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UD cited by Princeton Review in 'Guide to Green Colleges'

April 22, 2010--The University of Delaware is one of the country's most environmentally responsible colleges, according to The Princeton Review.

The nationally known education services company selected UD for inclusion in a unique resource it has created for college applicants “The Princeton Review's Guide to 286 Green Colleges.”

Developed by The Princeton Review in partnership with the U.S. Green Building Council, the “Guide to 286 Green Colleges” is the first free comprehensive guidebook focused solely on institutions of higher education that have demonstrated an above average commitment to sustainability in terms of campus infrastructure, activities and initiatives.

Just in time for the 40th anniversary of Earth Day on April 22, the guide -- which is based on a survey of hundreds of colleges nationwide -- profiles the nation's most environmentally responsible campuses.

From solar panel study rooms to the percentage of budget spent on local/organic food, “The Princeton Review's Guide to 286 Green Colleges” looks at an institution's commitment to building certification using USGBC's LEED green building certification program; environmental literacy programs; formal sustainability committees; use of renewable energy resources; recycling and conservation programs, and much more.

The free guide can be downloaded at The Princeton Review and U.S. Green Building Council websites.

UD is a leader in both plans to reduce the institution's carbon emissions and in sustainable energy research.

The University's Climate Action Plan announced in 2009 sets interim targets for carbon emissions, including reductions of 5 percent by 2012 and 10 percent by 2015, compared with the 2008 levels that were measured in a comprehensive carbon inventory of the campus. The benchmarks will be met by focusing on four areas: green infrastructure, primarily the University's 350 buildings that are the source of 77 percent of campus carbon emissions; green energy, with 10 percent of UD's energy use in 2020 coming from such clean sources as solar power; sustainable transportation based on the development of a master plan that will emphasize improvements to bus and other transit systems; and green community action.

In addition to institutional initiatives, UD is a leader in sustainable energy research as scientists look at hydrogen fuel cells, solar energy and wind energy, with a turbine currently being constructed on the Hugh R. Sharp Campus in Lewes.

"From the milestones set in our Path to Prominence to the single-stream recycling actions we follow every day, this recognition is a testament to our desire to become a green university,” UD President Patrick Harker said. “We have set goals for environmental sustainability and we take this responsibility very seriously, from both an academic and a practical standpoint. This is a credit to all UD students and employees."

“Students and their parents are becoming more and more interested in learning about and attending colleges and universities that practice, teach and support environmental responsibility,” said Robert Franek, senior vice president and publisher, The Princeton Review. “According to our recent College Hope and Worries Survey, 64 percent of college applicants and their parents said having information about a school's commitment to the environment would impact their decision to apply to or attend it. We created this guide to help them evaluate how institutions like the University of Delaware focus on environmental responsibility so that they can make informed decisions as they move through the college assessment and application process.”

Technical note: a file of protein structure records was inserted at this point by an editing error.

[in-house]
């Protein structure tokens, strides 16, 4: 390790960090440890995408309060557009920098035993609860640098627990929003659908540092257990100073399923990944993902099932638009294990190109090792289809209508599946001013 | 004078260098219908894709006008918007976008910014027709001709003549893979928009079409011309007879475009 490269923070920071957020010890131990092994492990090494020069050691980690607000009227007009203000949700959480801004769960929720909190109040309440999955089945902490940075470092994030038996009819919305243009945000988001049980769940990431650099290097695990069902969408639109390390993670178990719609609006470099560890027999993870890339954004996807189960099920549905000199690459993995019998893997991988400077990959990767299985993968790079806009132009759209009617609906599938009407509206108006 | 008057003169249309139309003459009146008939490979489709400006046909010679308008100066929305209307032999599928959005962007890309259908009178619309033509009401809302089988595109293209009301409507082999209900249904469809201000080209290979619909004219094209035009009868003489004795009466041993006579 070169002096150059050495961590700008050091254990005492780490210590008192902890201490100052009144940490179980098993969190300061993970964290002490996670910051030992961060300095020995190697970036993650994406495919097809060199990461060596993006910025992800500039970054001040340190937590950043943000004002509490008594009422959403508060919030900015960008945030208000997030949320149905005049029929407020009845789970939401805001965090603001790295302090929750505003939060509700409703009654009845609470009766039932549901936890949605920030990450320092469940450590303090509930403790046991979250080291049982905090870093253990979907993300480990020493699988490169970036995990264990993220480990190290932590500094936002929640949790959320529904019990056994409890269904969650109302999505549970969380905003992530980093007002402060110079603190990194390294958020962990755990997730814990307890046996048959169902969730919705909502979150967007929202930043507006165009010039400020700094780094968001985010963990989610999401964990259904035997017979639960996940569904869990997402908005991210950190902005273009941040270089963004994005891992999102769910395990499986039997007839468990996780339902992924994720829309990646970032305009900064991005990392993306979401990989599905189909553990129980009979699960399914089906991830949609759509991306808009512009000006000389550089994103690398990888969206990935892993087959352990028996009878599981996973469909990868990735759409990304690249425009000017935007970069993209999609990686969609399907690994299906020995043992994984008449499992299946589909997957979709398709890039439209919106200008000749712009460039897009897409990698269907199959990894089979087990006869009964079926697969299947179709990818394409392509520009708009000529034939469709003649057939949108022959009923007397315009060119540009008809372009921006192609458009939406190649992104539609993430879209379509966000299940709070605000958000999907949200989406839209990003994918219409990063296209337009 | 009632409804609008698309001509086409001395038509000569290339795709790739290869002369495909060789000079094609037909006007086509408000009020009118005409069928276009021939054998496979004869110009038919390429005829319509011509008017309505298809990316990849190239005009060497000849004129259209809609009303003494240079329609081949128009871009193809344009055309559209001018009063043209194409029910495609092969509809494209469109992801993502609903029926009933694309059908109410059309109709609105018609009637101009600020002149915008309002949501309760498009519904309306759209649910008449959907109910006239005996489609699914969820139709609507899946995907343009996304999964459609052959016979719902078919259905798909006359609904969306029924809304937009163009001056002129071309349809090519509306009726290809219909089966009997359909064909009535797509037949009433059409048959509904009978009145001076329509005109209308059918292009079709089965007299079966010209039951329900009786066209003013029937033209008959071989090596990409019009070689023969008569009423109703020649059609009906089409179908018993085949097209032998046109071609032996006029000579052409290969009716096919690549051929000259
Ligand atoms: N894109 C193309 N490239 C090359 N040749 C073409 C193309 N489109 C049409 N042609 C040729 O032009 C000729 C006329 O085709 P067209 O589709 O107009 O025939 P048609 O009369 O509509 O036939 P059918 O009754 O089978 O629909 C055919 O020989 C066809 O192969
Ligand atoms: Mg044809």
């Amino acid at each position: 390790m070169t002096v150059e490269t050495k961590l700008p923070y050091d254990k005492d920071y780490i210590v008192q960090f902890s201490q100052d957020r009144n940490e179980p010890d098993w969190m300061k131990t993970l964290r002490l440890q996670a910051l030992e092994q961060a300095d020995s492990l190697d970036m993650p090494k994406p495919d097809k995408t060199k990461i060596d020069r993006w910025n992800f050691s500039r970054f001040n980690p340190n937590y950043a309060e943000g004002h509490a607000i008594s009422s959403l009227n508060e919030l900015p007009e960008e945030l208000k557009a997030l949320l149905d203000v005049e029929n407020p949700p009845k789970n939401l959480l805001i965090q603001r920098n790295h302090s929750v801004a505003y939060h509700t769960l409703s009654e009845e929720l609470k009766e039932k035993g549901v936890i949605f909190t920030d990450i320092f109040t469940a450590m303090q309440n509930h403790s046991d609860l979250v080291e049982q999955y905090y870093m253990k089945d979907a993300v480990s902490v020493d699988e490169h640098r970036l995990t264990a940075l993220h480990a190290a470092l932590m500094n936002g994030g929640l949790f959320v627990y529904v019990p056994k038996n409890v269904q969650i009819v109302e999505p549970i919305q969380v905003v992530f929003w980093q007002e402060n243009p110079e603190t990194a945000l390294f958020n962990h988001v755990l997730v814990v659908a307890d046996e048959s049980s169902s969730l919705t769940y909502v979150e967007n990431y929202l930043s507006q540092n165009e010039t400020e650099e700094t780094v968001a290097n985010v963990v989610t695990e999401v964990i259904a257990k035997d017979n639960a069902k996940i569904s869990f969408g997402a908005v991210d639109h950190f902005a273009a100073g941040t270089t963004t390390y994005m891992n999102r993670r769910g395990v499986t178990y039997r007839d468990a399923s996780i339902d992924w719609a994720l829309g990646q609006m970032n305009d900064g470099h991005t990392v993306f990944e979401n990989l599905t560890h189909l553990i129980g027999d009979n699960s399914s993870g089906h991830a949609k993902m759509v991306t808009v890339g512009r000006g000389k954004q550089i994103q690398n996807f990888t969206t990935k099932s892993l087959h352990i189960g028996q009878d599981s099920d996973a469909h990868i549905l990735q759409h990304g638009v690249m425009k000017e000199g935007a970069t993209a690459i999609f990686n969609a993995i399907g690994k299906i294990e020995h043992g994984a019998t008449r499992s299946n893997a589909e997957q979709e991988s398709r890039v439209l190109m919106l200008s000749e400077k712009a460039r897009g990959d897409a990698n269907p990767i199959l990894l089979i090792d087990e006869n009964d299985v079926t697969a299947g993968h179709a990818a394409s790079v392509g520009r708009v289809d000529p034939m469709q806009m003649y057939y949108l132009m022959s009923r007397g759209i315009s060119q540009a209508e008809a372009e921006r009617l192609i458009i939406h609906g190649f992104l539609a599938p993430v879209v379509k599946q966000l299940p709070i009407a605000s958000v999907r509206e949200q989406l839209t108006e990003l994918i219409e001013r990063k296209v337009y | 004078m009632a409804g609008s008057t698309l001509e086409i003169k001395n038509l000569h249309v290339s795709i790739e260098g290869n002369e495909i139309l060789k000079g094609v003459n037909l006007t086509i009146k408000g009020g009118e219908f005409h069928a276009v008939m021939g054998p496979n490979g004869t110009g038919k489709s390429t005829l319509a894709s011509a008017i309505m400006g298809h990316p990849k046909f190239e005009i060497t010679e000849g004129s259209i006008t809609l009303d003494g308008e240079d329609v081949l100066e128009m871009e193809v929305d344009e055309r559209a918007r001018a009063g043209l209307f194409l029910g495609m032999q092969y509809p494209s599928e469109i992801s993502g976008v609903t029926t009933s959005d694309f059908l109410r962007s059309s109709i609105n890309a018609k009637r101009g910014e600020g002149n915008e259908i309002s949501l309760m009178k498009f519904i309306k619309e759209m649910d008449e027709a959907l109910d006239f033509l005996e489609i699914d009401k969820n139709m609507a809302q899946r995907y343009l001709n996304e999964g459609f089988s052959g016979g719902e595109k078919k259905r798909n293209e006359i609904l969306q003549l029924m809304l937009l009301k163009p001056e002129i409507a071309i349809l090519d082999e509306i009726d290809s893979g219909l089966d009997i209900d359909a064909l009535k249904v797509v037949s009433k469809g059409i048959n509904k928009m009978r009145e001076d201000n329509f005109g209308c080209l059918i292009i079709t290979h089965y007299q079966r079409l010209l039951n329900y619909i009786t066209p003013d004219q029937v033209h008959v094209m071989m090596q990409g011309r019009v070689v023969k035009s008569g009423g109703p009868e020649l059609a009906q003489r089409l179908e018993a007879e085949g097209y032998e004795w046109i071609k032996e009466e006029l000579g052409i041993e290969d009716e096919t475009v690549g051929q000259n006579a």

“Beyond the cost savings to an institution, even the simplest aspects of a green campus, such as increased use of natural light, have been found to improve student learning and quality of life,” said Rick Fedrizzi, president, CEO and founding chair of USGBC. “Green facilities make colleges more attractive to students and can dramatically reduce energy costs. Higher education is a top priority market segment for USGBC because graduates of green colleges become incredible drivers of change when they call for similar surroundings in their jobs and communities.”

The Princeton Review noted that another unique aspect of the guide is that it provides important information on schools that have dedicated environmental studies curriculums. “By many accounts, there are going to be a lot of job opportunities related to the environment and sustainability,” commented Franek. “For those who are interested in working in this growing sector, the guide highlights the schools that are doing an especially good job in preparing and placing the next generation of green professionals.”

How the Schools Were Chosen

The Princeton Review chose the 286 schools included in the guide based on the “Green Rating” scores the schools received in summer 2009 when The Princeton Review published scores for 697 schools in its online college profiles and/or annual college guidebooks.

The Princeton Review's Green Rating is a numerical score from 60-99 that is based on several data points. In 2008, The Princeton Review began collaborating with USGBC to help make the Green Rating survey questions as comprehensive and inclusive as possible.

Of 697 schools to which The Princeton Review gave Green Ratings in 2009, the 286 schools in the guide received scores in the 80th or higher percentile. The Princeton Review does not rank the schools in this book hierarchically or in any of its books based on their scores.